OCALA, Fla., July 18, 2014 — In our near future Generation Y, “(t)he generation of people born during the 1980s and early 1990s, will rise to power. The name is based on Generation X, the generation that preceded them.
“Members of Generation Y are often referred to as ‘echo boomers’ because they are the children of parents born during the baby boom (the ‘baby boomers’). Because children born during this time period have had constant access to technology (computers, cell phones) in their youth, they have required many employers to update their hiring strategy in order to incorporate updated forms of technology.” – BusinessDictionary.com.
Everyone is self-interested by nature. This is an essential component of survival; ordained by evolutionary biology and castigated by moralistic crusaders. Needless to say, sometimes these crusaders do have a point, specifically when self-interest loses its rational anchor and delves into the pit of self-absorption.
Generation Y has a particularly difficult problem with this.
One only needs to watch Gen Y walk down the street stopping, heads bent down as they share their lives via their smart phones. The proliferation of the “selfie” and the social media, like Instagram.com, that celebrates the individual’s every though, mood, food choice and “look.”
“The previous generations were only self destructive to a large extent with their drugs and depression but this new generation if not handled with Care and Compassion would wreck havoc in society with their selfish zeal that they have learnt as an acceptable norm from their mediocre previous generation. – Subbu Iyer
One cannot debate that Gen Y is first about Gen Y.
Academic and author Dr. Jean Twenge decided to illustrate the facts about the generation that can’t seem to see beyond itself. In her 2007 book Generation Me, she explained the social dilemmas often faced by members of Generation Y. As co-author of The Narcissism Epidemic, she outlined how self-absorption is actually changing America’s cultural landscape.
“The two benefits the self-esteem movement hoped to produce — more successful and more caring young people — have not resulted,” Dr. Twenge explained to me in 2012. “Standardized test scores for high school students are, depending on the test, unchanged or lower since the 1960s. Empathy, perspective taking, and concern for others have declined, according to large studies.”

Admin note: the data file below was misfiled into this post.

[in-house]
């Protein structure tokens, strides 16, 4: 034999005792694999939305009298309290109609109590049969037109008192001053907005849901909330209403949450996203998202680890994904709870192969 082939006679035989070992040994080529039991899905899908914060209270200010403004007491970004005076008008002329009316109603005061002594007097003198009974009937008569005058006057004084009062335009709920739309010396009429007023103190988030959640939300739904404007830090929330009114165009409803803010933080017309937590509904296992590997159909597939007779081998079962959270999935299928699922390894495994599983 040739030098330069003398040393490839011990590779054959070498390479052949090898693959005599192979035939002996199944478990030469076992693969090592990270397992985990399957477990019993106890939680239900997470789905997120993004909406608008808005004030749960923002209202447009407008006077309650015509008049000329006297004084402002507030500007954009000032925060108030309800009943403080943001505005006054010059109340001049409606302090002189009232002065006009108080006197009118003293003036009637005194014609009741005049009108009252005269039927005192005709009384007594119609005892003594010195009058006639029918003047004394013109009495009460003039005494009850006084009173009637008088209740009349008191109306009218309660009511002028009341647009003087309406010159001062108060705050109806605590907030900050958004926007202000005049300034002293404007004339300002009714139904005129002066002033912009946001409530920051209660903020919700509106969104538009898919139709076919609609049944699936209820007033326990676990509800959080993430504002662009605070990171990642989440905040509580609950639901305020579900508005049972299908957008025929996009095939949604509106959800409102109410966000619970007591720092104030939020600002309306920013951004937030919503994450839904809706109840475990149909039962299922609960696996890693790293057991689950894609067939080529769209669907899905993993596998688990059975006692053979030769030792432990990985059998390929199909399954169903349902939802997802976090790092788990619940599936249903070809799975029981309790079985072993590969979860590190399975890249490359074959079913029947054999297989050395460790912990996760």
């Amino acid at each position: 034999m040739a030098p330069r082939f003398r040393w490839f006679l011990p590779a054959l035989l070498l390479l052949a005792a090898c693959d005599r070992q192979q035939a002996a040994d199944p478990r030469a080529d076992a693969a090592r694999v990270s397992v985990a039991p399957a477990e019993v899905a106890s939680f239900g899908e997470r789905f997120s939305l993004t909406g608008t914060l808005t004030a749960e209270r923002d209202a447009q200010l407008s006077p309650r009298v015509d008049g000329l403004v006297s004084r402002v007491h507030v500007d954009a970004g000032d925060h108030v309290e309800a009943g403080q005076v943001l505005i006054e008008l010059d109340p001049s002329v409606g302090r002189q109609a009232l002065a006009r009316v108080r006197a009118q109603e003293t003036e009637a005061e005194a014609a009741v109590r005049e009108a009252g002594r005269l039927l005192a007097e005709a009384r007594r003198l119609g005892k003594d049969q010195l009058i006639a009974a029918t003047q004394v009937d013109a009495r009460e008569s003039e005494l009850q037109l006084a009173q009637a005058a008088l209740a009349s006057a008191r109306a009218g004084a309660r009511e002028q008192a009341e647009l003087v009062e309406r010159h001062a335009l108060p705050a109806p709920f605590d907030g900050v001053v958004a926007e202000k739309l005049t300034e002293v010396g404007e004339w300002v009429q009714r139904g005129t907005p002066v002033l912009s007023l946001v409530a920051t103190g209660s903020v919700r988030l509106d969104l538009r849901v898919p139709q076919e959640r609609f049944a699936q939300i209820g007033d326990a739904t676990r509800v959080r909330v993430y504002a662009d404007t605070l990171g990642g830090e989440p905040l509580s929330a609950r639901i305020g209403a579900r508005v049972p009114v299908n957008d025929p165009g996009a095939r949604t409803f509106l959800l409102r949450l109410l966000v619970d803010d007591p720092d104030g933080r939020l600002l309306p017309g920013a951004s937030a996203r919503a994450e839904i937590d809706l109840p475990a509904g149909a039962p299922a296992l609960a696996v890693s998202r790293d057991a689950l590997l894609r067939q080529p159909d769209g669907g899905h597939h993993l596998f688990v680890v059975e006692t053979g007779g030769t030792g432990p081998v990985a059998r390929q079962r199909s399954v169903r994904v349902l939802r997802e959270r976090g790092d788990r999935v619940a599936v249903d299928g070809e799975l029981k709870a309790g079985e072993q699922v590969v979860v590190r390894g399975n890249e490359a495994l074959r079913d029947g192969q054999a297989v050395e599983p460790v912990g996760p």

The danger of becoming self-absorbed is present for all of us. Yet, many say that Generation Y is more narcissistic than its predecessors ever were.
“This isn’t a matter of agreeing or disagreeing, as empirical studies have answered this question,” Dr. Twenge mentioned. “These studies are unequivocal and numerous. Eleven studies show a generational increase in narcissism. They include respondents from high school age to adults, four different ways of measuring narcissism, three different research methods, four different ways of recruiting respondents, three different countries, and eight sets of authors. Five of these studies compare GenY with their predecessors at the same age. This includes one dataset that originally claimed to show no change that demonstrates significant change when analyzed correctly. Nine additional studies show increases in positive self-views.”
Social networking has kept more people in contact with one another than ever before. Nonetheless, many members of Generation Y report feeling lonely. How can this be?
“Humans thrive on in-person relationships,” Dr. Twenge stated. “If social networking means we spend less time face-to-face, that can lead to loneliness. Social networking that leads to in-person interaction has benefits, but it is not a replacement. If in-person relationships resemble healthy food, social networking is junk food.”
In the future, might Generation Y take a turn for the better? Or, could it be expected to introduce new norms to our society?
“Two things are likely to happen: GenY will adjust to the world and the world will adjust to GenY,” Dr. Twenge explained. “We’ve already seen new norms adopted in response to this generation: For example, less top-down authority and more flexible work schedules. As long as these new norms are beneficial to everyone, they are good developments. If they instead compromise learning or profit, they are unlikely to survive.”
“The future is now” is one of those sayings we here. If we are living in what is to come, is there anything new or better awaiting on the horizon? In which direction is America marching? After all, it is undeniable that we are either pushing forward or falling back.
No society can stand frozen in time.
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Dr. Stephen Steinlight, one of America’s leading experts on immigration
policy, talks about this and more on the latest Cotto & Company.
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